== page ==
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THE DEMOCRATIC NORTHWEST, TIIURSDAY. FEBRUARY 5, 1891.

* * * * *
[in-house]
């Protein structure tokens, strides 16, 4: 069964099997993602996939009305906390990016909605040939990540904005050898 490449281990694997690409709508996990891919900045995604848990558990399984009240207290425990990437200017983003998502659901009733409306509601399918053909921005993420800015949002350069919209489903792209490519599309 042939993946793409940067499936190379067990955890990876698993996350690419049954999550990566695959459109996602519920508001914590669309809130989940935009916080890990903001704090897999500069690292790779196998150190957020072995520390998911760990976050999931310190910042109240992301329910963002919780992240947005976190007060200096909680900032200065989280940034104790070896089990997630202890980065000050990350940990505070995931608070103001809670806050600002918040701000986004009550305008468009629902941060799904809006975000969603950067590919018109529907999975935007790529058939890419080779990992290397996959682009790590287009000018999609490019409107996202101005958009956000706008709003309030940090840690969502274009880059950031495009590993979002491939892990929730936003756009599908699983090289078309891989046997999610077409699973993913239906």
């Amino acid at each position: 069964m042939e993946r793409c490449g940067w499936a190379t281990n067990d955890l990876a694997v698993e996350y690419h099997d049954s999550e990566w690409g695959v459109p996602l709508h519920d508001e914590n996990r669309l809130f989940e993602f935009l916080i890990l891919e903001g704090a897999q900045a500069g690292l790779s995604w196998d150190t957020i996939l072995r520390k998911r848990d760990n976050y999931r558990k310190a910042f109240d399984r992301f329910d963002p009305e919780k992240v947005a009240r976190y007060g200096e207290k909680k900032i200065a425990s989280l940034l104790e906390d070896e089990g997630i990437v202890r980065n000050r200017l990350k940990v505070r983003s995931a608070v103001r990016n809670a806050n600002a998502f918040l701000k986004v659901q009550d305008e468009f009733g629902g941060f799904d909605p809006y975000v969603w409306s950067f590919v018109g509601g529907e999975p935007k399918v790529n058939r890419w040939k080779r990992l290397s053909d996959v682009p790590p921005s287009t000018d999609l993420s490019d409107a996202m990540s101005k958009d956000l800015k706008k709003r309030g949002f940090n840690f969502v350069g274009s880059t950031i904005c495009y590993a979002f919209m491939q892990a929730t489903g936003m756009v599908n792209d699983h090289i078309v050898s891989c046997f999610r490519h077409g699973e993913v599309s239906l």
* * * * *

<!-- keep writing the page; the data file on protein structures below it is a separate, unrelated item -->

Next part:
THE NORTHWEST New Advertisement. Star A Bslsley Lock! Oca B Boers A Bfo Local. G. W. Parase-Leoal. Bradley Local. 6 M UonKk-Lool-11. Chat Borer Local. Gorman la the ablest General of them all. . Okk would hardly .have expected a man of Senator Hoar's age and dispo sition to play peek-a-boo with the pub lic, but that's about what he has been, doing of late. The Force bill lacked the force nec essary to make headway against the stronger force of an Intelligent public opinion which bad long ago condemn ed the measure, and it went to the wall as such odious things always should. If Vice President Morton had the key to the Force bill legislation, as the country had been informed by the re Iiublican press, he either must have ost it or the lock must have been so badly broken that it wouldn't work. Anyway he didn't unlock it. . Early in the present session of Con gress, Senator Hoar stated that he would rather see every manufacturing establishment in New England In itch es and the people reduced to 50 cent day and an exclusive diet of cod-fisli, than to see the Force bill fail to become a law. Well, the Force bill has foiled , to become a law. What does Mr. Hoar think of it now? The following description is giren of, a counterfeit half dollar, whlchjis :iil to have a big circulation in the coun try: It is of the date 1887 and ha an excellent ring. The coin is a little thicker than the genuine and to the keen eye both the goddess of liberty and the eagle area little uneasy in their positions. The engraving is good, and it requires an expert to detect the bad coin. Look out for another swindle. This time it is a canvasser pretending to be securing dates for a soldier's history. The questions asked are cheerfully au swered by all and as correctly as possi ble. After the Information has beer written out, the unsuspecting informant ' is requested to sign it, being assured that it is only wanted as authority for publishing. After a few days those in terviewed are furnished a $15 history, and are surprised to And their signa tures to a con tract agreeing to take the book. The ignominious failure cf the Har rison wing of the Republican party to push the Force bill through Congress and thus make the campaign of next year t'ne old, old "bloody shirt" lines, brings up the question of what wilt form the Issues upon which that party will make what will probably be its next national campaign. It dares rot make the tariff the issue, because Re publicans are becoming more hopeless ly divided upon that every day; on finance there is even a worse division, so that at this time it is hard to say what the G. O. P. will do for an issue. The liberal minded and progressive wing of the Republican party, repre sented in the Senate by those Senators who possessed the moral courage to vote against the radical and revolution ary views, whlcn Mr. Harrison Has adnnted as his own. of how the Repub lican party might be indefinitely kept in power by the intimidating use of the Army in the south, will do much to save their self respect and to avoid fu ture abuse from the radicals of their partv.bv leaving the party with which they are no longer In accord, and with which thev can never hope to be again in harmony with. The Democratic nartv stands for much that these men believe in, and it stands ready to give. them a "warm welcome to its ranKs. Will they come? The Democratic Senators are certain ly deserving of the thanks of the coun try for the able manner in which they foiled every attempt of the Harrison Republicans to pass the Force bill and ila revolutionary fore-runnt r, the Aid- rich gag rule. Only those upon the eroiind know of the many personal sacrifices made by the Democrats, in order to be constantly on nana, pre' nared to take advantage of every fav nrAhle circumstance that might arise: but these sacrifices are fully appreciat ed, not only by the grateful constitu ents of the Democratic Senators, but by the country at large, which rejoices to know that both gfe rule and Force bill are shelved It is hoped never again to be heard from. . A California Vehicle. -In early times there was not in Cali fornia any vehicle except a rude Cali fornia cart; the wheels were withoul tires, and were made by felling an oak tree and bowing it down till 11 inade a solid wheel nearly a foot thick on the rim and a little larger where the axle went through. The hole for th axle would be eight or nine inches in diameter, but a few years' use would In crease it to a foot. To make the hole at augur, gouge, or chisel was sometime) - used, but the prliicipal tool was an ax. A small tree required but little hewlnj and shaping to answer for an axle. These carts were always drawn by oxen, the yoke being lathed with rawhide U the horns. To lubricate the axle the used soap (that is one thing the Mexi cans could make), carrying along for thi purpose a big pail of thick soapsuds, which was constantly put In the box oi hole; but you could generally tell whei a California cart was coming half a mill away by the squeaking. The best , families in California wen; long distances attherate of thirty milei br more a day, visiting in one of thes clumsy two-wheeled vehicles. They haij a little frame-werk around it made o round sticks, and a bullock hide was put ' In,. for a floor or bottom. Sometimes thi better class would have a little calico f oj curtains and cover. There was no sue! thing as a spoked wheel in use then. It Didn't Work. An American opened an offico iu Parli Ljy and advertised 40 watches for 75 cents, J It wasn't over two hours after the firs ad" appeared before he was walked ol to jail. He evidently mistook Frano . for an American suburb. Had he offeroi a $75 watch for 1$ cents in this country I would have boon all serene. THE LEPER'S HUT. Vrfcaro a rjr Hawaam Will An Xla A Chinese leper crouches la a filthy hovel, nnatUadrd and oa cared for, J tut oaUtde the limits of Sacramento, CaL, sayt a correspondent His abode Is la a mM of willow and tangled underbrush la an unfrequented spot along the Cen tral Pacific Railroad. After a Rood deal of dodging of old tree bent In every direction by wind and the current of the river that at tlmoa washes the levees, a dismal, shaded spot Is reached almost directly under the levees, Ilere, dttnlr seen In the thick bramble, Is a hut or hovel, or whatever one may choose to call the gloomy habitation of the poor outcast, as effectually hidden from the world, almost, as If it had been blddon in the fastnesses of an Impenetrable wilderness. ' Waiting for death, the poor follow crouches all day long In his mis erable shelter, keeping shy of his few visitors and looking with suspicion upon everybody who approaches. The China man speaks wall in pigeon English, and told rather sadly that the Chinese doc tors, like most of their civilized proto types, are not In the habit of working for their health. He Is sure that they could cure him If he had 910 to pay them, and then graphically Illustrated the power of money. "Me catchee ten dolla catchem heap well. No catchee money China docta no likee mo. " As to Ameri can doctors, he had very little confidence in their ability to do him any good. He said that the disease first appeared under the right eye about a year ago. A Chinese doctor advise 1 him to stop drinking vinegar, and when ho followed directions the sore healed and disap peared. He scon forgot himself and re sumed the use of vinegar, and the in fection again broke out. ' THE TRAVELER'S TREE. How It Quenched the Thirst or a Tired European. A European traveler on his way from the coast of Madagascar to the capital, Tananarivo, In the interior, had emptied his water flask and was suffering from thirst. He asked one of the natives of his party when he should be able to ob tain water. "Any time you like, sir," said the native with a smile. The European saw no sign of springs or water; but the natives conducted him to a group of palm-like trees standing In a cluster on the edge of the forest, with straight trunks and biff bright green leaves growing from the opposite sides of the stalk, and making the treo appear like a great fan. The white man gazed admiringly at the tree. You think it a fine tree, but I will show you what It is good for," said the native. v He pierced the root of one of the leaf stems at the point where it joined the tree, whereupon a stream of -clear water spurted out, which the European caught in his water-can and found to be fresh, cool and excellent to drink. After the party had satisfied their thirst and taken a supply, the native who had spoken went on; "This tree, which is good for us In more ways than one, we call the travel er's tree." "But where docs the water come from that the tree contains? Is it taken up from the soil?" inquired the white man. "Oh, no," said the native. "The leaves drink In the rain that falls on them, and when it has passed through them it becomes very pure and. sweet" A Mew National Parle. Probably few people east of the Rocky Mountains are aware that during au tumn of the past year a now national pleasure-ground, larger than the State ol Rhode Island, was established in this country. This spacious park Is in Cali fornia, completely surrounding the Yo semite valley grant of 1864, and about thirty times as largo as that grant. It takes in not only the entire water-shed of the Merced River region, as defined by the encircling mountain range which Includes Toulumne Peak, Unicorn Peak, and Cathedral Peak on the north and northeast, Mount Lyell with its superb glaciers on the east, and Buena Vista Peak on the south; but it embraces, also, the noble Hetchy Hetchy valley, itself a second Yosemite, and the magnificent Grand Canyon of the Tuolumne, with its massive walls and domes, and its cas cades unequalled In volume of water by those of any other canyon in the Sierra. It crosses the Tuolumne meadows and annexes the splendid range that contains Mount Dana and Mount Gibbs and the Mono Pass. It has saved from the lum berman and the saw-mill the Mono Pass, the Merced and Tuolumne groves of bltf trees, and has secured Lake Eleanor. In short, it has brought within Its protect ing area all that needs to be reserved Iir that region of nature s marvels. It! area Is from 40 to 45 miles ea'st and west and about 37 miles north and south THE PORTER IN HIS PALACE. No King Ever Ruled with a Tyranny More , Unrelenting and Severe. A gentleman who was traveling on a sleeping-car and was to alight about 3 in ine morning, says the Boston Courier. gave the porter explicit directions to wake him at the proper time, and went to sleep. About midnight the porter came ana aroused him. "Excuse me. sah." the porter said. "but I forgot whare you's goin' to get off." The passenger, not much pleased at tbls Interruption, repeated his direc tlons, and then again addressed himself to sleep. He slept until a few minutes of the arrival of the train at the point wnere ne was to stop, when he fortu nately awoke. Looking at his watch, he discovered that he had barely time to get aressea, ana be scrambled Into , his clothes with a celerity that saved him from missing his station, all tho time saying to himself things concerning the porter wnicn were by no means compli mentary to teat individual. As the train drew in the station, where It made a stop of only a moment, the gentleman hurried out of tho car, and as he did so passed the portor, sound asleep on a seat in the smoking-room. With a poke of his valise the passenger awakened him. "I say," he demanded, "why didn't you call me as I told you to? I came very near sleeping over," The porter drew himself up with a sleepy dignity, suppressing a yawn and rubbing his eyes open. ' "On dls car," he returned, with the air of one who had been greatly insulted, "dar ain't nono of the passengers 'lowed to wake up the porter, an' you'll have to wait till this individual wakes up of himsel', before - you can get any such question answered." -. With perfect coolness he laid himself down again, and the passenger 'hurried put ol. the car without waiting to con tinue the conversation. VABIOUS TRIFLES. Is two of the London clubs all gold and silver change Is washed before being gives to the members. lathe London Spectator It Is. stated that Mr. E. T. Chaptn, by hynotixing a taytnc hen. Induced her to sit on a number ,ot eggs until chickens wet hatched. Th coinage of gold and silver In th United States during the last fiscal year wai nearly one-fifth of the total o about (305,000,000 supposed to be th entire annual coinage of the civilized world. AccoBPnra to the latest Issue of th "Newspaper Directory" there were nq less than 3,481,610,000 copies of maga zines, papers, and periodicals Issued la this country, or a number more that sufficient to afford every man, woman, and child In the United States one paper a week for a year. One woman has made the silk gowni of the Justices of the United State! Supreme Court for the past forty years, and she gets $100 for each one of them. They are ail made alike, the only differ, ence being In the material, the Chlel Justice wearing black Chinese satin, while his associates are robed In black silk. Too Visionary. - "Your father refuses his consent tq our union, Myrtle?" he despondingly "He does, Harold." Nothing seems to bo left for us, then, except elopement! 1)3 you think," salt the young man, swallowing a sob, "thai you could leave this luxurious home, for felt all the enjoyments of wealth, banist yourself forever from your parents, and go to the West with a poor young man to enter a home of lifelong pov erty?" "I think I could, Harold." "Then you are not tho practical girl J have always taken you to b," said Harold, with deep dejection, as he ros up wearily and reached for his hat. Approaching the Danger Line. Edith was required by her mother t assist In household labor, and it fell U, her lot to dust the stairs. When dusting day came round little Edith would mean, "Oh, how unhappy I ami" but after sh had completed her task she would change her tune and say, "How happy I am II On the last recurrence of the dreadful day, Edith went about her work wlthoui being told. When she had finished, how ever, she came Into the sitting-room will; a sad, troubled face. "Mamma," sh said, "I'se 'fraid I'se going to die. "I'v got so good that I love to dust. " Home Farms, The same amount of labor and priva tion which is expended on a new farm is Kansas will make a man very comfort able on an old farm In Massachusetts oi Vermont The success of the Swedish colonist) In Vermont during their one season's experience is sufficient proo! that frugality and industry will accom plish for the average farmer as muc there as at the West, and If Vermont purposes to continue its excellent plat of advertising abandoned farms, it cai do no better than tell far and wii'o hovi well the Swedos are getting on. Republican League at Toledo February 10th, 1891. The Clover Leaf, T. St. L. & K. C. R. R, will issue excursion tickets from all Ohio stations at very low rates. , Special one fare rates February 12th. Call on agents for fur ther particulars. C.C.Jenkins, i Gen'l Pass. Agent, Toledo, Ohio. Dr. GEO. R. TEEPLE, HONORARY GRADUATE OJT TOT Ontario Veterinary College, Toronto, Canada, FTUCEATS all diseases of horses and cattle. Of JL floe In baur & Ualslcj'c drug store. rood's Flxospl3.odJ.1xo, THE GREAT ENGLISH REM ROY. used lor 35 year. of Youthful folly and the exoesses of later years. Giwt immediate ttrengtk andvig by thousands suc cessfully. Guar anteed to owe ell forms of Nervous Weakness, Emls-j Bions, Hpprmatoi ifor Wood's Phos phodlue; take no rnca, impoiency, mid all the effects Ltd Alter. Photo from Lire. ir,.,.,..:- n package, $1; six, 5, by mall. Write for pamphlet. Address Tho Wood Chemical Co.. 131 Woodivartt fcve., Detroit, Hlcli. THE MARKETS. Kapolxom, 0., Feb, 4. 18M. Provision Market. Corrected weekly by A .Bradley . apples, green per du $ 1001S5 Apples, dried per lb 06 Beeswax J 8 20 Batter ia18 Eggs per dozen 18 Honey 12 Lard...; Onions pur bu new 75 Potatoes..... Beaus per ba 10020U Hall, Coarse Bock, per bbl 16 Salt. common, per bbl. . Salt, FlneTable, per sack 5 10!!6 . Meat Market. Correoted weekly by JohnDlemer Pickled pork Smoked baooa 101S8 smoked shoulders 08 Smoked bams Beef, front quarter 4 Beef , hind quarter ... 5 Uaiokens, live w - ..aressea..... Turkeys. live 4 dressed..... 10 Ducks rjer B Oeeseeach..... 50(166 Veal oalves t 0006 (10 Sheep per head ....... a 00500 Hides, green.. 4H Sheep pelts . 8QQ1U0 Corn beef per B 8 Dressed Hogs f4.50 Flour. Feed and Grain. Corrected weekly by J. KoilerA Co. Wheat, No. f. Bed 94 Rye... 67 Cora per owt 65 New Corn ... 65 Oats , 40 Bookwheat 40 Roller's No. 1 flour per eaek 1 40 No. i floor 1 15 Holler's No. 8 Hoar per saok.. , 85 Rye flour persack ; 85 Boaltcd meal per sack SO Corn and oats chops per cwt 1 80 Bran per owt ., 90 Baltperbbl. . 100 White lime.... 5660 Water lime............. , ' . 140 Kalsene plaster .- (50 Plaslerhairper ba . 80 Buckwheat per sack. ,. 85 - -. Corrected by H.H.VockeA Bro. ' Wheai.No.g...... ; 94 Wheat, No. .... ': 89 Corn per owt ' 65 Corn New " 4 65 Rye and Oats 67S40 Napoleon Mills, Gem.... 140 Napoleon Mills, Gem 6 60 Rye Flour per saok 1 10 Floor persaoklowgrade .1 H Bolted Meal per saok..... . . . 21 Brnnperowt 90 Oats and corn chop perewt . ISO New York Bait per bbl 90100 Screenings, chop per owt 60 Buckwheat.... 40 Michigan salt per bbl. 100 Baecwheatnonr per sack Mistakes Corrected. At several anaojriog and mUleadlng mis takes ooaarred is the eommiaatoaer's report of the bill allowed ia the month of August, part of the list is repnblishsd this week, cor rected. Notably among the mistakes was the word "bridge" for "branch," AUo the hoe ia the May list reading "M. Britton, boat oars, freight and drajage, f 107.06," should read "M. Britton, boats, oars, freight and drayage, $107.66." Angus', 180O. 8 Conn, estimate on work section 7, Boott dlWi ISO 00 S Frederick, cellmate oa work section 10, BcouaiKa . ra w A B Randolph, estimate on work section 8. . Bearer branch boott 41 tcb .... 150 00 8 Conn, estimate ea work section 7, Boott diton . taooo EMcOlnre, estimate on work section 10, BeSTar branch Seoti ditch. . 10 00 K MeClnre, estimate oa work Motion (, Heaver orancn booh alien, sou uu D A Weaks, estimate on work section 15 main Scott dilch ... 1C0 00 George L Holder, balance due oa masonry for bridge 16147 George L Holder, balance due oa V Kolpp bridge :.- - . 861(7 F Barton, estimate oa work taction 8 main ditch 6M 150 00 8 Wolf, eotimate on work section 1, main ditch 62 25 CO 8 Wolf, estimate on work section 2, main ditch 612..... 60 00 Joseph Falkner, chalnman on J Browo ditch 100 Joseph Kalkner, axman on cleaning county ditch 4li 2 60 Jacob Brown, axman on cleaning county niton sn s du W 7 Beam, rodmsn fees on count j ditch 411 t SO Jacob Brown, serving notices on county ditch 412 IK 0 Kltue, axman on county ditch 450 1 26 O N ttchwub, engineers (ece on county ditch .to W w F W Hoff, uxman on Geo Hutfman county ditch v 115 t P Belknap, prluters fees on oleaning coun ty ditch J 12 9 18 Christ Iheek, masonry and material for onoge , at Christ Theek, masonry and material for cul- Terta 88 00 F 1 Rohrs, bridge approach 80 00 do hauling and laying tile 12 00 John D Rilter, .itper'niending gravel roads 27 00 J V Cuff, viewi-r uu OberhauK road 1 09 T G Tanner, auperli leading gravel roads... 19 50 Ueard ttlectric uiiint i o, lighting the court honse and ground 8 85 Oahlll & Rohrs, gravel for Wausoon road.. . 886 97 J F Rohrs, lumber for bridge 16 18 T Walker, freight and drajage on session laws..... 8 11 George Kggers, inspector on gravel roads ... 6 00 John D Kilter, Inspector on gravel roads.... 9 00 v Fuiement, speeinoationa ror ao a uu O Woods & Co, estimate on II Gerken road 1675 42 Jas P Began; legal services for county 86 00 U N schwao. engineers lees on Joint county ditch 649 80 00 Carl Loots, luspector of gravel roads 29 50 ueo w uiymer, nauung ana laying sewer pips i 4 75 T Mller. estimate on work section 2. Cahill branch ditch 622 60 00 S O iia.oi.M, Inspector of gravel roads... 12 00 James Bortel, cnttlug Canada thistles.... ... 1 60 J P Belknap, 1100 letter heads 5 00 tionnum, laDor naming stone 4 du IS 1 Barnes, lail bill and board of prisoners Jane, 1890..... 89 45 W F Baum, chalnman on county ditch 661 1 25 Angnst Hiraelaud, salary for July as Janitor 50 00 L Overly, ten cords of stone 75 00 J r ueixnap, printers lees county ditcn 629 is M C F Beard, iron bars for court honse - 18 71 M Kline, chalnman on county ditch 450.... 1 25 C N 8chwab. engineer fees on county ditch eat is uu Wabash Railway Co. freight on cement 6 04 J P BelknaD. or inters fees on county ditch ois 1 03 J P Belknap, printers fees on county ditch TO) v DU W F Baum, axman on county ditch 49.1 6 25 do do do 673...... 1 25 D H Hancock, freight on 7 cords of stone .. 17 50 J Haase, oleaning earth from bridge 10 00 H C Hsag, viewer on J Leathermsn road .... 2 60 D H Hancock, oanal freight on stone 26 25 J P Belknap, 500 noetals printed 6 75 CIN Schwab, engineer fees on county dltcb 665 16 00 Fred Agler. ditching and grading, division 4 Bales road 25 00 Short A Foreman, books for county 2800 Christ Theek, masonry for bridge 98 90 ao is Dor on onage - i do do 14 10 Geo L Holder, nart nav dn bridge. Monroe wwnsnip zirj iu F J Rohrs, part pay on four bridges 80 00 Wm Zins, three loads of ssnd for masonry 1 80 August Brands, hauling stone 254 20 n uersen. cnainmau on a Honrs alien..... m B W Csliill. 25 cords of wood 48 75 L Overly, furnishing mateilsl and masonry 126 00 W K Baum, engineers fees on county ditch 67S 11 00 W F Baum. engineers fees on county ditch oi 16 uu W F Baum. engineers fees on county ditch 493 83 00 WF Banm. engineers fees on county ditch 412 74 00 George Russell, salary for July 1890 162 08 John W Roberts, estimate on section 8. Ca- hiu branch cennty ditcn ito u Woods & Co, estimate on Wauseon road. ... 1263 88' D H Hancock, canal freight on stone 25 00 (Jamil Ss Kokrs, gravel for division it, waus eon re. d 237 18 Frank D i-anst, flagman on county ditch 644 3 75 F J Kobrs, bridge work 22 75 do balance bridge work and hauling 24 85 J H Halter, gravel road inspector 9 00 Lawrence Bohn, freight paid on stone 96 00 stone & Johnson, estimate on division 4, Bales road improvement, 999 09 W J Ramus & Oo, estimate on Bryan pike... 200 00 do no do 175 00 da bridge approach Bryan pike.... 75 00 B F Wade Co, stationery and books for county 188 40 W F Baum, engineers fees on cleaning county ditch 833 48 00 W F Baum, axman on county ditch 833 1 25 W N Zierolf, oommlss'.onera part pay for quarter ending Maj 81st 80 00 H Rettlg, axman on ocinty ditch 656 8 12 R W Oounselman, work (150 rods) section 19, county ditch 622 SO CO S Conn, estimate on main ditch 622 160 00 HHiggius do do section 11, 622.. 850 00 ME Roach, do do do 12,622.. 80 00 rl Shoemaker, 4 do do 13, 622... 50 00 HE Roach, do do do 18,622.. '.0 00 E C Clay, compensation for land on county ditch 616 85 00 Lewis Overly, material and bridge work .... 60 00 E M MeClure, estimate on section 5, J Beav er branch ditch 622 40 CO A H Randolph, estimate on sect'n 4, J Beav er Urauch ditch 622 25 00 E M McClnre, estimate on section 9, J Beav er branch ditch 622 75 00 A H Randolph, estimate on section 8, Beav er branch county ditch 622 100 00 Lamprecht Bios & Co, printing 26 read ira- ' prcvement bonds 80 25 Lamprecht Bros A Co, printing 9 road Im provement bonds 10 45 Lamprecht Bros & Go, printing 8 ditch Im provement bonds 9 30 F J Vtohrs, part pay for hauling stone 20 00 T Miller, estimate on section 16, main dltoh county ditch 622 . 100 00 J P Belkuap, printers fees on county ditch - 832 8 64 J P Belknap, printers fees on county ditch 664 11 16 D J Yost, chalnman on ooonty ditch 613 1 23 E Frederick, estimate on section 9, main ditoh county ditch 622 100 CO George Lane, estimate on section 2, Bins dale branch ditch 622 75 00 J P Belknap, postals printed, ditch sale 12 50 George L Holder, bridge abutment Flatrock lownsmp m ou W F Baum, engineers fees on county ditch 644 64 00 Henry Egle, plank for bridge 15 25 Cubill A Rohrs, gravel for division 4 Bales road 15126 8 Wolf, estimate on section 8, Beavers branch 622 125 00 T Birton, estimate on section 1, Beavers branch 622 1 15 00 DA Weaks, estimate on section 14, main branch 622 150 00 Jacob Yaicbncr, work section 6, county job county ditch 640 9 is T d Tanner, stone inspector 18 00 John D Bitter, labor on Adrian pike 18 00 Thos W Purbln, serving notices on cleaning county ditch 483 1 25 C F Beard, iron for bridge 19 70 Joseph Etcher, gravel for Gerken road 272 OS X 4 Honrs, oaiance on Dnoge in r reeaom township 46 92 F J Rohrs, bridge work Napoleon township 8 00 i H Halter, superintending Bales road ....... 9 00 F J Rohrs, estimate on bridge approach .... 80 00 Henrr Rogge, labor and serving notices on county ditch 631 8 12 I P BelknaD. printers fees on oounty ditch 641 8 46 TrnnD Manufacturing to. books eto for conuly 175 25 John Leonhart, plank and labor on bridge 17 10 Woods Co. labor on Wauseon road 66 26 M Foor, outtlng trees and removing same.. 100 F I Fontonell. comDensatlon on county ditch n " 8 00 8ml Powell, repairing bridge Damascus tp 8 26 C N Schwab, ebglueers fees on joint county ditch 655 16 00 Chriit Tbeek. masonry on stone culverts... 3190 Wm Fahrer, rodmsn on comity dilch 665... . (Si seme chalnman . . . ... - 63 6ELP-MADE MEN. slew raw IMsn Oe Wealth? ia the West, The poMlblllty of poor bors becoming rich In the United State is an oft-told tale. It receive Ulustreuontn toe career of the Cudahy brother la Chicago Michael, Patrick, Edward and John. They came to this country from Ireland twonty year ago, and found employ ment at day laborer in Plankinton St Armour' packing establishment In Mil waukee. They wore bright, iodtutriou and resource uL Step by step they were slvanced to auperior positions. They oemed to have an Intuitive knowledge of everything pertaining to the packing business, were quick to absorb details, i id were constantly Introducing Im provements that increased the return of their employers. In 1873 Michael Cudahy was made superintendent of Armour' plant, and a year later he be came Armour partner. As a practical butcher and packer his experience and Judgment were valuable to the new firm, lie knew how to buy and how to run a packing-house. For sixteen year he has had complete control of the busl ness at the Stock Yards, and during that entire period he was rarely ever missed being at his post early in tho morning, remaining until late In the evening. To-day these yards are the largest and most complete of any In the world. Michael now withdraws from the firm to .take charge of the Omaha stock yards. He Is worth $0,000,000. His brother John and Pat have made (3,000,000 apiece In the business, and his brother Ea, worth 32,000,000, has been receiving a salary of $25,000 and a share of the profits as superintendent ot "Armour's packing-house. Had Eggs in His Shoes. Congressman-elect Lock wood was an orator long before his rhetorio helped to carry Grover Cleveland aloft. Away back in his school days at Hamburg he was an orator of such note that he was chosen valedictorian of his class.. He prepared the event by ordering a new pair of shoes. Late in the afternoon of the great day the shoes camo. But, good heavensl they wouldn't go on. Dan hadn't another pair fit for U9e. He summoned the shoemaker to a confer ence, and, while the perspiration rolled off his face, he explained the situation. "That's nothing," said Crispin; "get a couple of eggs and break one into each shoe." Dan did so and the result was charm ing. He went into those shoos like a duck's foot in the mud. His valedictory was the greatest effort of Lockwood's career up to that date. The words were honeyed and the gestures as graceful as a snake swallowing a frog. All his friends and relatives were spellbound. But right in the midst of it the author stopped. Agony was Incarnate in his features. His hair rose on end. Ho be came pale and red in turns. What was tho matter? Had he for gotten his speech? No, he had just thought of those two egg omelets, and would have given all he had or ever ( hoped to have for a chance to laugh. A.J.VaMentooek Fine Merchant Tailor CLOT LEX I ZC Hats, Caps and Gents' Furnishing Goods a Specialty. Uow Is Your On and after Christmas Day we propose to offer our entire stock of goodp la every department at tower prices man iias ever oeen inane in in is section of the State, as we desire to reduce our stock to the very lowest possible point by the 1st of February. This offer includes all kinds of Silk Umbrellas, Childrens, Misses Sacques ana jacnets, Boots, snoes, tiais ana uaps, CLOTHING Trunks, Valices, Notions, Carpet?, Rugs. Oil Cloths, Underwear, Gloves, Mit tens, Hosiery, Knit uoocih, i-siaiiKeis, lap lioues, it muter uoocis, sc. Remember it will pay you to call and inspect our goods and prices. Yours truly, D. & J. WILSON. For WEAK and DEBILITATED MEN. A NEW DISCOVERY! DR. ALBERT. FT EH years of experience In the leading; Hospitals or Ibe World, a. and Private Specialist In the treatment of Sexual Wk nose, DB. ALBERT has finally been Induced to place before the auuesea ni n nonunu expense sssse WONDERFUL REMEDY ! testicura EXTERNOSUM For the Core of Seminal Weakness, Ira potency, Nocturnal Emissions, Varicocele, and Lack ef V Development. J o 5 H3-A PERFECT RESTORATION GUARANTEED.-! Sent to nay part of tbe V. 8., vatlon. npon receipt of t.00. tor full Information, address enclosing 4 eents postage, ' The ALBERT MEDICAL DISPENSARY. Cleveland, O. Wsumi They Were Newt, Pins made, 145a Needle used, 1545. First cast Iron, 1S44. Matches made, 1S39. First newspaper, 1404. Coal used as fuel, 1834. , Fir gold cola, a a 808. 4 Lead pencils used la 15&4. First (team railroad, 183a Wlndow-rlaas used la 694. Kerosene Introduced, 1836. First pottage stasaps, 1840. Electric light Invented, 1874. First insurance, marine, 531 First American express, 1831. First wheeled carriages, 1859. First Illuminating gas in 1783. TJ Musical notes introduced, 1338. Iron found in America In 1815. Bible translated Into Saxon, 637. Gunpowder nsed by Chinese, 80. Old Testament finished B. C. 430. Bible translated Into Gothic, 873. Photographs first produced, 1802. Paper made by Chinese, B. C 23a Til hi A tranalatAil lnt Rmrlfah Itli Tobacco Introduced into EDglaod. 1583, . Ladies and misses spring heel shoe a spec ialty at Suydam'a. 2t A full assortment of robes, blankets, eto. at Shoners. tf v Offloe for rent. Inquire of dee 18-tf J. B. DirriNHivia. Wanted An issue upon which the republican party can agree. Addiea with particulars, B. Harrison. The importance of purifying the blood can not be overestimated, for without pure blood you cannot enjoy good health. At this season nearly every one needs a good medicine to purify, vitalize, and enrich the.blood, and Hood's Sarsaparilla is worthy your confidence. It is peculiar iu that it strengthens and builds up the system, create an appetite, and tones the digestion, while It eradicates disease. Give It a trial. Hood's Sarsaparilla Is sold by all druggists. Prepared by p. I. Hood & Co., Lowell, Mass. IOO Doses One Dollar Opportunity to and LadieB Wraps, Newmarkets, Cloaks- BY- TESTICURA EXTERNOSUM TESTICUBA EXTERNOSUM Applied direct te tbe parte. No Nauseous Drags that Rain the Stomaoh. Guaranteed Cure, or . V Money Refunded. 15 eeeurely pocked, free from obeer . i jHQOP'Sf 31 fin